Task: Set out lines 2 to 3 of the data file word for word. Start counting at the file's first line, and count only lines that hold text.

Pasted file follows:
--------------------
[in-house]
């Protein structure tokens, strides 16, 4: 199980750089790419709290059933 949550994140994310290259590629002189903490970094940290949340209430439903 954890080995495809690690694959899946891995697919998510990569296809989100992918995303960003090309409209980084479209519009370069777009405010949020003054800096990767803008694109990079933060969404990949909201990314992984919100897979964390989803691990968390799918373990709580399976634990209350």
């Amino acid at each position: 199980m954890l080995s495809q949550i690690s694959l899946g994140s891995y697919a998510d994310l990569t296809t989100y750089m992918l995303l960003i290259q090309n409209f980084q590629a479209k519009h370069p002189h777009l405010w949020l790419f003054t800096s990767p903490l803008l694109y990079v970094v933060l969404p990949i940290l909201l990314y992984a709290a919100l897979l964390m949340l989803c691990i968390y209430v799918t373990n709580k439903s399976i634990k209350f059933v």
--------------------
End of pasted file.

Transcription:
């Protein structure tokens, strides 16, 4: 199980750089790419709290059933 949550994140994310290259590629002189903490970094940290949340209430439903 954890080995495809690690694959899946891995697919998510990569296809989100992918995303960003090309409209980084479209519009370069777009405010949020003054800096990767803008694109990079933060969404990949909201990314992984919100897979964390989803691990968390799918373990709580399976634990209350």
């Amino acid at each position: 199980m954890l080995s495809q949550i690690s694959l899946g994140s891995y697919a998510d994310l990569t296809t989100y750089m992918l995303l960003i290259q090309n409209f980084q590629a479209k519009h370069p002189h777009l405010w949020l790419f003054t800096s990767p903490l803008l694109y990079v970094v933060l969404p990949i940290l909201l990314y992984a709290a919100l897979l964390m949340l989803c691990i968390y209430v799918t373990n709580k439903s399976i634990k209350f059933v």